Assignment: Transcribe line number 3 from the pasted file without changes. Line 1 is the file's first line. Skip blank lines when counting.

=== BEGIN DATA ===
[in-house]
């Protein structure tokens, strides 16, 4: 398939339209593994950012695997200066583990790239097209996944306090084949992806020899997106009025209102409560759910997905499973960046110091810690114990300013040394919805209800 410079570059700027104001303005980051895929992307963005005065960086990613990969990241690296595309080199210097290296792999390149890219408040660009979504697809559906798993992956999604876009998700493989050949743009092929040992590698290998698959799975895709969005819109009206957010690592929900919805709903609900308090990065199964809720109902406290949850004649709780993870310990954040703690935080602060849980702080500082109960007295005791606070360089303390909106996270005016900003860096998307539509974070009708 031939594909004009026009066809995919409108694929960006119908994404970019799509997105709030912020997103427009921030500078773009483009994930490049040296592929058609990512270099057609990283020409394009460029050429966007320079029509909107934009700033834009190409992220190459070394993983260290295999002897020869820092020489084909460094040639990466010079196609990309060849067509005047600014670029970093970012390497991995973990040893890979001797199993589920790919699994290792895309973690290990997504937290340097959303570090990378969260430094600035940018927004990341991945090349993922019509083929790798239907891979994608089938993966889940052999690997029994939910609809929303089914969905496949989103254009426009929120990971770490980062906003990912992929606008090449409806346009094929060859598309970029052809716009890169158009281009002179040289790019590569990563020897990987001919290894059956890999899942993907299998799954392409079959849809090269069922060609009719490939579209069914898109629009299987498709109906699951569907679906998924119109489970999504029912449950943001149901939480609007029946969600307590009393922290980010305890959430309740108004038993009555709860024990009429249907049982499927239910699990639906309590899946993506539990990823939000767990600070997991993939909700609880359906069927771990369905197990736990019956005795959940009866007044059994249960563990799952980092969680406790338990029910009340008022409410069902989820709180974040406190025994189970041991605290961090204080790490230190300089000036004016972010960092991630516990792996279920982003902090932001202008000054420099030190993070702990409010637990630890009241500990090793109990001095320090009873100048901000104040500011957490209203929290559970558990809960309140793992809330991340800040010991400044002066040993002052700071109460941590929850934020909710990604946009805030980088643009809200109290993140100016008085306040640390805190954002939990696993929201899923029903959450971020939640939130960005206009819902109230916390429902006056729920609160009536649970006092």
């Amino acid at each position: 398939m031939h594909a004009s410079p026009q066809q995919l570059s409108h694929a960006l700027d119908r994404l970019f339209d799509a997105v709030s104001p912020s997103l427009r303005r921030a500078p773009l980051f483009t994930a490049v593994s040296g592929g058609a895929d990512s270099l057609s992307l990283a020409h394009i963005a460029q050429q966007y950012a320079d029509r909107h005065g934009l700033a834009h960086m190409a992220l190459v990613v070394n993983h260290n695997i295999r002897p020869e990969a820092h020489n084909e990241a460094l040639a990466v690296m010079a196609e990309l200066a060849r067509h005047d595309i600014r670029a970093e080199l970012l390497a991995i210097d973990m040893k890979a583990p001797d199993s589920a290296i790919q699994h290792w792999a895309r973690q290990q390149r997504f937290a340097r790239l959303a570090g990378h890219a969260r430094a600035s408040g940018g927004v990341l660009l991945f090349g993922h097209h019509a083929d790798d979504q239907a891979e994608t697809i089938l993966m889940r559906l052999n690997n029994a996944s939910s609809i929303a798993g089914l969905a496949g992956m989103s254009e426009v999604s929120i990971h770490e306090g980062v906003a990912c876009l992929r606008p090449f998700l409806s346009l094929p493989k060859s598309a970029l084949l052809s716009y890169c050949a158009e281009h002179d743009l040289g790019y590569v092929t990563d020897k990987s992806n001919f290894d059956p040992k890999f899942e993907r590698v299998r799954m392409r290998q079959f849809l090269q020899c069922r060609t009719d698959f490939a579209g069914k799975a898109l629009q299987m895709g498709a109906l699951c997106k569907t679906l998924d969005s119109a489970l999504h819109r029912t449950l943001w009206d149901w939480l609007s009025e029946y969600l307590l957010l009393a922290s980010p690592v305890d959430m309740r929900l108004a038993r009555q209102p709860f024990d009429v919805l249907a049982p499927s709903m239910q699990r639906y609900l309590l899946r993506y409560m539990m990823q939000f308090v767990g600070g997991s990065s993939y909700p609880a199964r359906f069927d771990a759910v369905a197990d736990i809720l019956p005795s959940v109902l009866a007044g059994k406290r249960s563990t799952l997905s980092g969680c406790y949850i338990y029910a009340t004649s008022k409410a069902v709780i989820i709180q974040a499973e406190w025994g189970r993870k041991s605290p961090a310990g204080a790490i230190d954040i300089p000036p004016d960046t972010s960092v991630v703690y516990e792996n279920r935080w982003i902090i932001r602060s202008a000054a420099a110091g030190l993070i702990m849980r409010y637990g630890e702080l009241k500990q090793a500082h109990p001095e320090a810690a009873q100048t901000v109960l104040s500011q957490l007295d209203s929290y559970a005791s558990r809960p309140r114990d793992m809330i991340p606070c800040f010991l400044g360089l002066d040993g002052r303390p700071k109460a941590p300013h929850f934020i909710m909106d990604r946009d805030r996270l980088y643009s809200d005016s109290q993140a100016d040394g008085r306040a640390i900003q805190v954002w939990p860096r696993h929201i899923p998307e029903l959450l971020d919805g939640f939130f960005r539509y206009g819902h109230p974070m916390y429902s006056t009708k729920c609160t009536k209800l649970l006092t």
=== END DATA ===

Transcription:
């Amino acid at each position: 398939m031939h594909a004009s410079p026009q066809q995919l570059s409108h694929a960006l700027d119908r994404l970019f339209d799509a997105v709030s104001p912020s997103l427009r303005r921030a500078p773009l980051f483009t994930a490049v593994s040296g592929g058609a895929d990512s270099l057609s992307l990283a020409h394009i963005a460029q050429q966007y950012a320079d029509r909107h005065g934009l700033a834009h960086m190409a992220l190459v990613v070394n993983h260290n695997i295999r002897p020869e990969a820092h020489n084909e990241a460094l040639a990466v690296m010079a196609e990309l200066a060849r067509h005047d595309i600014r670029a970093e080199l970012l390497a991995i210097d973990m040893k890979a583990p001797d199993s589920a290296i790919q699994h290792w792999a895309r973690q290990q390149r997504f937290a340097r790239l959303a570090g990378h890219a969260r430094a600035s408040g940018g927004v990341l660009l991945f090349g993922h097209h019509a083929d790798d979504q239907a891979e994608t697809i089938l993966m889940r559906l052999n690997n029994a996944s939910s609809i929303a798993g089914l969905a496949g992956m989103s254009e426009v999604s929120i990971h770490e306090g980062v906003a990912c876009l992929r606008p090449f998700l409806s346009l094929p493989k060859s598309a970029l084949l052809s716009y890169c050949a158009e281009h002179d743009l040289g790019y590569v092929t990563d020897k990987s992806n001919f290894d059956p040992k890999f899942e993907r590698v299998r799954m392409r290998q079959f849809l090269q020899c069922r060609t009719d698959f490939a579209g069914k799975a898109l629009q299987m895709g498709a109906l699951c997106k569907t679906l998924d969005s119109a489970l999504h819109r029912t449950l943001w009206d149901w939480l609007s009025e029946y969600l307590l957010l009393a922290s980010p690592v305890d959430m309740r929900l108004a038993r009555q209102p709860f024990d009429v919805l249907a049982p499927s709903m239910q699990r639906y609900l309590l899946r993506y409560m539990m990823q939000f308090v767990g600070g997991s990065s993939y909700p609880a199964r359906f069927d771990a759910v369905a197990d736990i809720l019956p005795s959940v109902l009866a007044g059994k406290r249960s563990t799952l997905s980092g969680c406790y949850i338990y029910a009340t004649s008022k409410a069902v709780i989820i709180q974040a499973e406190w025994g189970r993870k041991s605290p961090a310990g204080a790490i230190d954040i300089p000036p004016d960046t972010s960092v991630v703690y516990e792996n279920r935080w982003i902090i932001r602060s202008a000054a420099a110091g030190l993070i702990m849980r409010y637990g630890e702080l009241k500990q090793a500082h109990p001095e320090a810690a009873q100048t901000v109960l104040s500011q957490l007295d209203s929290y559970a005791s558990r809960p309140r114990d793992m809330i991340p606070c800040f010991l400044g360089l002066d040993g002052r303390p700071k109460a941590p300013h929850f934020i909710m909106d990604r946009d805030r996270l980088y643009s809200d005016s109290q993140a100016d040394g008085r306040a640390i900003q805190v954002w939990p860096r696993h929201i899923p998307e029903l959450l971020d919805g939640f939130f960005r539509y206009g819902h109230p974070m916390y429902s006056t009708k729920c609160t009536k209800l649970l006092t």